We don’t usually pay attention to it, but our brain spends lots of time making a whole bunch of decisions without consulting us. Which foot to start with, which cereal to put in the spoon, which clothing to put on first, etc. As these decisions are easy and have no consequences, we no longer notice them.

To make these decisions so easily, the brain uses heuristics. These are shortcuts in reasoning where we restrict the set of data to deal with and where we apply recipes that seem cool. It’s much faster but we are blind to part of the context and the recipe may not work.

And when these heuristics are wrong, when we make a mistake, we call that ’cognitive biases’. Situations where our heuristics are wrong and we make a decision opposite to the rational decision. There are lots of them and with the research effort in the field we discover new ones regularly.

This second system is therefore largely unconscious, very easy to use and has always an answer to any question. Corollary, this completeness makes it incorrect in many situations.

Mixed reasoning

In reality, these two systems are not separate but merged and work together. The story of different systems is above all a metaphor corresponding to extremes. We use it because it is practical for talking about it (so I will continue to do so).

Since the whole must also respect the Incompleteness Theorem, are we correct or complete? Unsurprisingly at this point, the existence of cognitive biases proves that we are overall complete (and therefore incorrect).

Fortunately, with training it is possible to reduce the errors of our intuitive reasoning by taking a step back:

We can then talk about meta-cognition when we reason about our reasoning. Computer programs also have this ability (called reflexion and rarely practiced). Mindfulness meditation is one way to do this (but it is rarely practiced too).

Finally, even with all this effort, keep in mind that we will never be correct because the very fact that we seriously consider ourselves to be rational beings proves beyond doubt that we are not 3. And that’s good because if we were, our species would have disappeared from the Earth’s face, paralyzed in its analyses.

And now ?

If you feared about True Artificial Intelligence that could dominate the world by responding correctly to all situations, be assured, it will never exist because it would break Gödel’s Incompleteness Theorem. The more reliable an AI is, the less autonomous it is (and vice versa).

If you think that this proves that our mighty rational mind will always be superior to machines, think again because we are subject to these same limitations. We may be rational from time to time, but the vast majority of our decisions are intuitive and subject to many cognitive biases.

And this is where the question gets really interesting… Can machines have our capabilities? Or overtake us?

To compare, we’d first need to agree on how to do it. On the human side, psychometric tests (including IQ tests) only target rational reasoning, show that there are large disparities and ignore our adaptation capabilities. On the machine side, the Turing Test only targets a textual discussion where the machine must “pull the wool over” a human controller, without ever taking responsibility.

For the moment, the best we have are tools for humans to facilitate some specific tasks:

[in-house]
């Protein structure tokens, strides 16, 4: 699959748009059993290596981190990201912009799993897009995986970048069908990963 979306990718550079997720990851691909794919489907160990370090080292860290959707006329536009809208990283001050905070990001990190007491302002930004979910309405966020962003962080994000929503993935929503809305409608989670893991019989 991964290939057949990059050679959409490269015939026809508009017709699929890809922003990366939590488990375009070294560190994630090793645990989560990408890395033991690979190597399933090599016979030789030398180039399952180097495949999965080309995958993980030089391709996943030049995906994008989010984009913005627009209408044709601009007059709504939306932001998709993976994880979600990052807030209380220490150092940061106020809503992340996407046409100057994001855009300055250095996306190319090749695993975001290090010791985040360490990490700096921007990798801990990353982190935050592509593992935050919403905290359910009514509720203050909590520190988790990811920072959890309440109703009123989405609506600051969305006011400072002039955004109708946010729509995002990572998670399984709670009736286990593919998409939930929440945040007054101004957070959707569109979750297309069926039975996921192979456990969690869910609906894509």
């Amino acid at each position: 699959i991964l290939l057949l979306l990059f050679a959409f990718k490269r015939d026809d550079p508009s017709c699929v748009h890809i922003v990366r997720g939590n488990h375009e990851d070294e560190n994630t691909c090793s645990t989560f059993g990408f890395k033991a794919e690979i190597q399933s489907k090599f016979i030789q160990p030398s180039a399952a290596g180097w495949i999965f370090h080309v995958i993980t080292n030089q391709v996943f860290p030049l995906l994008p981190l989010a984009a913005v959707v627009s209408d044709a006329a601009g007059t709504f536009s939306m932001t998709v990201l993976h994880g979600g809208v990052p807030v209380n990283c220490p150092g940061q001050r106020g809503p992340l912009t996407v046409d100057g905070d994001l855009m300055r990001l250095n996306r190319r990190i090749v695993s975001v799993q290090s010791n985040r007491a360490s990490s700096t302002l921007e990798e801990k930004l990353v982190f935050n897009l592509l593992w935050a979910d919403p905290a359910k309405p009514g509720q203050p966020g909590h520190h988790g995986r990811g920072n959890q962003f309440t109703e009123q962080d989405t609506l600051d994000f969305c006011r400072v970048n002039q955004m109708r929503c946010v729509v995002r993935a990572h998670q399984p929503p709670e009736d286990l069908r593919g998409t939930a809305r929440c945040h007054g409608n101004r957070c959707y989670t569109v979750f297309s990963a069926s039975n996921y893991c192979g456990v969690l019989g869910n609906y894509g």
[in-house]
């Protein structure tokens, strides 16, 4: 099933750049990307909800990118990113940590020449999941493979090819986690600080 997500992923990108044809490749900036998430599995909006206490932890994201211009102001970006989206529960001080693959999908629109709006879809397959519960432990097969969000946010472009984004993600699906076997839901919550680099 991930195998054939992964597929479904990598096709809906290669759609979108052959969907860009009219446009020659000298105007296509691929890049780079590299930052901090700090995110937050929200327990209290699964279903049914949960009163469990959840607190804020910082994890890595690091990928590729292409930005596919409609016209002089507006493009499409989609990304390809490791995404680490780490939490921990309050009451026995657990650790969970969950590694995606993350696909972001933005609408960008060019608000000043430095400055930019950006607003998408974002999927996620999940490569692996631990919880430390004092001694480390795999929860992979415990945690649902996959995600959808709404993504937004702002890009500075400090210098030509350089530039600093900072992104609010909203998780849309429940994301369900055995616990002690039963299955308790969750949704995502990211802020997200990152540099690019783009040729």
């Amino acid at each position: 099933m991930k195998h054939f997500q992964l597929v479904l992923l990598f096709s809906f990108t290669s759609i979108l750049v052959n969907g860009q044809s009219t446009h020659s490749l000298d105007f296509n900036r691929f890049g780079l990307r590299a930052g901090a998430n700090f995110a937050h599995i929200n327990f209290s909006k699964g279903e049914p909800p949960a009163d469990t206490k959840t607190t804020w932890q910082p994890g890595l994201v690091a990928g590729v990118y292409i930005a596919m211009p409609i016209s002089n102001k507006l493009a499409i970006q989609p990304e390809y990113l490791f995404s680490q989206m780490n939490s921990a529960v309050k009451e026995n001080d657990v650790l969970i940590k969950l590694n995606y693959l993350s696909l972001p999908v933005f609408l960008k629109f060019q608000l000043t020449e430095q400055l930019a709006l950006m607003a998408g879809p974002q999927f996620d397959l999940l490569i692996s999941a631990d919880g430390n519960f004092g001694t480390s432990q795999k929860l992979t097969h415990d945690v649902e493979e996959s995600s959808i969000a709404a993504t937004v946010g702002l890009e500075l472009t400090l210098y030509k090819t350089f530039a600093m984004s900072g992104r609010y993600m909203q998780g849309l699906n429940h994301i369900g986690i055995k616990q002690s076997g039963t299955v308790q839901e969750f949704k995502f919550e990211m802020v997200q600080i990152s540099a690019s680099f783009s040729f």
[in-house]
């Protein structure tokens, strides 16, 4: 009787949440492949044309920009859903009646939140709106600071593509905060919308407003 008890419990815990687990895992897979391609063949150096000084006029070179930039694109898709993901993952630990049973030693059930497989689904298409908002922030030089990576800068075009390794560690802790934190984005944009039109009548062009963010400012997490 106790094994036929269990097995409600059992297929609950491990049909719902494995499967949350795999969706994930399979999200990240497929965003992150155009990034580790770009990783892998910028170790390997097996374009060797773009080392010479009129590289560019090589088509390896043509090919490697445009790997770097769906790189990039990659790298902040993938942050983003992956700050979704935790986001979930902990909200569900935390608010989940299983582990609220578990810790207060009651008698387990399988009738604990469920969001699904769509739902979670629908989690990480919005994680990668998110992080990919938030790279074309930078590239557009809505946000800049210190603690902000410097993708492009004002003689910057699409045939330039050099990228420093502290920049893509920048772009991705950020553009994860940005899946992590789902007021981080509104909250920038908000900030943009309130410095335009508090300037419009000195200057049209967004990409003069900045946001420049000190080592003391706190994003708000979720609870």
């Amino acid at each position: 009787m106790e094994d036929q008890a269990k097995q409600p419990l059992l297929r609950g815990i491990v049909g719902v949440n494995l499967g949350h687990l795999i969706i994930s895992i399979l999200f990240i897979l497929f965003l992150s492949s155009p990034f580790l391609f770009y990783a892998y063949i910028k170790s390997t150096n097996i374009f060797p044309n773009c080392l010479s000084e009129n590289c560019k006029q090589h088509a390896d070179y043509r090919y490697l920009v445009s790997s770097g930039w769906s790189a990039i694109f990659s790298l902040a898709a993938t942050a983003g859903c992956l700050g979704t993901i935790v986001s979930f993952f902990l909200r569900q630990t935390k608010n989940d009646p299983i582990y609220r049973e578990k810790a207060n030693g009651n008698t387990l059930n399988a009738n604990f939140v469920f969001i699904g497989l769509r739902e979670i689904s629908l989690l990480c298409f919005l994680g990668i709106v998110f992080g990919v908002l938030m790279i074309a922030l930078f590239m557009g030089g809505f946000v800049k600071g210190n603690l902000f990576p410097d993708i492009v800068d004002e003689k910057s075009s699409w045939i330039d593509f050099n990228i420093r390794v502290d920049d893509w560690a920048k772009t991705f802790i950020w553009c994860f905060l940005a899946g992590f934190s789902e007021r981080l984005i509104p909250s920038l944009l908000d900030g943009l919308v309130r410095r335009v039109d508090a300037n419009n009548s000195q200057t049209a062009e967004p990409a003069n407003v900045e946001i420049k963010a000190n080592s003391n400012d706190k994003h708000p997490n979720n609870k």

What troubles me personally is that even if conversational robots talk nonsense because they only put words end to end without understanding anything, I have encountered human responses whose stupidity had nothing to envy of that of robots.

For now, the question is open. It is unknown whether it is possible that a human could create an intelligence similar to their own. Is it possible ?

I’d like to answer: you need a mom and a dad (or a medical team) then patience and a lot of love.

And after ?

As with every automation, even if a human was still need to supervise the robot, it replaced quite a few people. Some see it as progress since we allow them to get to more interesting jobs; but those new jobs need to exist (and actually be more interesting)…

With the latest generative AI, if your job consists of selling stuff produced haphazardly in the hope that it will pass, you will have a problem because they are very good at this game. Since your customers will also be able to use these AI, we can expect double punishment: less work, for less pay.

The only ones who will gain, apart from the software editors, are all those who sell wind for free. Advertisers, influencers and other elected officials whose sole aim is to exist in public space by making more noise than the others. The reduction of costs will make them increase their production on an industrial scale. (Also works with some managers.)

Last group, all those who are called upon for the quality and validity of their work. The only useful AI in this context are those which provide reliable results, therefore correct methods (which have existed for a while now and which only answer very specific questions). Complete methods (by learning) will very rarely be useful because they require too much effort to train, to guide and finally, to validate (it would be like calling on a very bad trainee, after a day we understand that we would go faster alone).

Corollary, if you are the customer or consumer of all these productions: you understand that quality information has a production cost and above all, that these AIs can neither improve this information nor lower its cost. All they know is to put words together and hope you’re happy with them.

Of course you will always encounter charlatans providers who will claim to be able to sell you the same quality service for next to nothing by using revolutionary new AI. What will you get?

I’d like to answer: you got value for the money.

And otherwise ?

Finally, even if the previous questions are fascinating, the one I would really like to ask is not “can these AIs exist?” » but rather “why do you want them to exist?” »

I’d like to answer: “by misanthropy?!”